Last updated: 9 February 2003

This page documents Olympus digital camera models comments, tips, and photos. Search the site for "olympus" for other items about the Olympus digital cameras. Contributions welcome.

Subject:	ETX125EC - picture of M11 
Sent:	Sunday, September 9, 2001 11:05:42
From: (Gerald Wechselberger)

On August 14th this year i tried to picture the Open Cluster M11. I used
the Olympus 2020Z which i cooled simply between the shoots in the deep
freezer for 3 minutes to minimize thermal noise which came up at air
temperature of more than 20 Degree Celsius!! Picture was exposed 16
seconds with 40mm Eyepiece projection - No guiding. Darkframe
subtraction done.

Feel free to put this image on your guest ETX-Page.

Thanks for keeping the ETX issue all time update. Its always very
interesting and useful!
Click for full-size version

Subject:	Astrophotography with Olympus C-3000 and ETX-125
Sent:	Wednesday, September 26, 2001 9:49:23
From: (Richard Hayes)
Terrific Site!  I hopefully have some input for Peter.
I am using a Canon G1, ETX60, and the digi-t adapter and was having
the same problem which I think I have 'mostly' figured out.
Firstly, your eye and the ccd in your camera see things a little differently. 
Your eye can pull things into focus that might not really be in focus to
your ccd.  Build yourself a simple tool called a "hartman mask", (see for a much better explanation
than I can give).  It will make your focusing much more accurate. 
I made a quick one out of cardboard and painters tape and it works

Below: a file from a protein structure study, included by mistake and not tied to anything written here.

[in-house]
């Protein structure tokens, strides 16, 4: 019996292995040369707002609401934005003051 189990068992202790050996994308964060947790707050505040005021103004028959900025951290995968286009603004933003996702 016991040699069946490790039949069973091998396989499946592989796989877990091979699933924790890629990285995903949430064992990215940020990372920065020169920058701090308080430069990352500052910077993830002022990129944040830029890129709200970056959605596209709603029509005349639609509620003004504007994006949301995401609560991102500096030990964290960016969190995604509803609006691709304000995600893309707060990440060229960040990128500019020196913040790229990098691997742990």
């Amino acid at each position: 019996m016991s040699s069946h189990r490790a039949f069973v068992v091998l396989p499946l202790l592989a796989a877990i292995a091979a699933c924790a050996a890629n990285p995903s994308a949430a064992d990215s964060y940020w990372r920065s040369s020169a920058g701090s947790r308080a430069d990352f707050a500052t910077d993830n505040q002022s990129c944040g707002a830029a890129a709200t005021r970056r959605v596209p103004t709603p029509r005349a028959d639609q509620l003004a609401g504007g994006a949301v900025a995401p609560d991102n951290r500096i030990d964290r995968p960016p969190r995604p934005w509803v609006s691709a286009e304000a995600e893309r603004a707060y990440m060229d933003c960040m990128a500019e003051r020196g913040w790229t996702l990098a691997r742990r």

With my canon I get a more complete view of what's in the eyepiece
if I have the lens at the wideangle as opposed to the telephoto setting.
People kept telling me to set the manual focus to infinity and I don't
think that is really correct (not for my camera anyway).  I don't
know how to describe this but try to find the 'sweet spot' for your focus. 
Find a bright star, and adjust your focus from one extreme to the other. 
With my canon the sweet spot is about 2/3rds of the way towards infinity. 
If you can employ a digital zoom do so, this makes the star just that much
bigger and easier to focus on.  It doesn't look like a star when I do
this, it looks like a small vertical bar.
The weight of the camera comes into play too.  Your eyepieces won't
sit exactly the same way with the weight of the camera as they would without.  
So you may have everything in perfect focus, slap on the camera, only to
find things are out of focus again (especially if you have a barlow in
the equation).  Don't despair, if your have a bright star in your
viewfinder put on that hartman mask again and adjust your scope's focus
with the camera in place.
It's frustrating but patience is rewarded.  You can see some of
my pictures using my G1 and my ETX60 at 
You might need to crank up the brightness/contrast to see some of the pics
(my monitor at work shows nothing while my one at home shows stars).  
They aren't the greatest but they are my first and it is only an ETX60.  
A MIGHT ETX 60 that is!

Subject:	Moon Pic
Sent:	Saturday, December 29, 2001 11:55:01
From: (Steven G. Ables)
I truly enjoyed my ETX-70AT that I bought back in November, but after
using it for a while I decided that an ETX-90RA would better suit me. I
received my ETX-90RA and #883 tripod last week and am very impressed
with the optics of this scope. Here is one of my first lunar shots taken
with the scope. This was using the 25mm SP EP and 2X Barlow. The camera